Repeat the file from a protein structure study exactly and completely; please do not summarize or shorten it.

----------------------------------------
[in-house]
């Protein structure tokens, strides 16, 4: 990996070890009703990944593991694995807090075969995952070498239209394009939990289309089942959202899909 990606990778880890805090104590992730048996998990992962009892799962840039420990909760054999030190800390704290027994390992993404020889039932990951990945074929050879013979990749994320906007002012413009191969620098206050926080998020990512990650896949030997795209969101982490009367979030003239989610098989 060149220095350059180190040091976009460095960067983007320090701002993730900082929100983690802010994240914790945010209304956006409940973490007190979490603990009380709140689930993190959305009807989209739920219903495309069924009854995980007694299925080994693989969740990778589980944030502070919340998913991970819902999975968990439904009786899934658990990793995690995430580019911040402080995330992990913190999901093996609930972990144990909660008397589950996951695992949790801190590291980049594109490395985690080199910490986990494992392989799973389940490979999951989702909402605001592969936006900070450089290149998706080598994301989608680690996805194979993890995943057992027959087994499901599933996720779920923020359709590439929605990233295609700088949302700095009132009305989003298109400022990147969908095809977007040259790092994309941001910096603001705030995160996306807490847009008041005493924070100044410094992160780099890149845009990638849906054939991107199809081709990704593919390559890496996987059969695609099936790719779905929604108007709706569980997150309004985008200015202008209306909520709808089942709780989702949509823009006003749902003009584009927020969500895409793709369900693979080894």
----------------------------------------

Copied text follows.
[in-house]
């Protein structure tokens, strides 16, 4: 990996070890009703990944593991694995807090075969995952070498239209394009939990289309089942959202899909 990606990778880890805090104590992730048996998990992962009892799962840039420990909760054999030190800390704290027994390992993404020889039932990951990945074929050879013979990749994320906007002012413009191969620098206050926080998020990512990650896949030997795209969101982490009367979030003239989610098989 060149220095350059180190040091976009460095960067983007320090701002993730900082929100983690802010994240914790945010209304956006409940973490007190979490603990009380709140689930993190959305009807989209739920219903495309069924009854995980007694299925080994693989969740990778589980944030502070919340998913991970819902999975968990439904009786899934658990990793995690995430580019911040402080995330992990913190999901093996609930972990144990909660008397589950996951695992949790801190590291980049594109490395985690080199910490986990494992392989799973389940490979999951989702909402605001592969936006900070450089290149998706080598994301989608680690996805194979993890995943057992027959087994499901599933996720779920923020359709590439929605990233295609700088949302700095009132009305989003298109400022990147969908095809977007040259790092994309941001910096603001705030995160996306807490847009008041005493924070100044410094992160780099890149845009990638849906054939991107199809081709990704593919390559890496996987059969695609099936790719779905929604108007709706569980997150309004985008200015202008209306909520709808089942709780989702949509823009006003749902003009584009927020969500895409793709369900693979080894």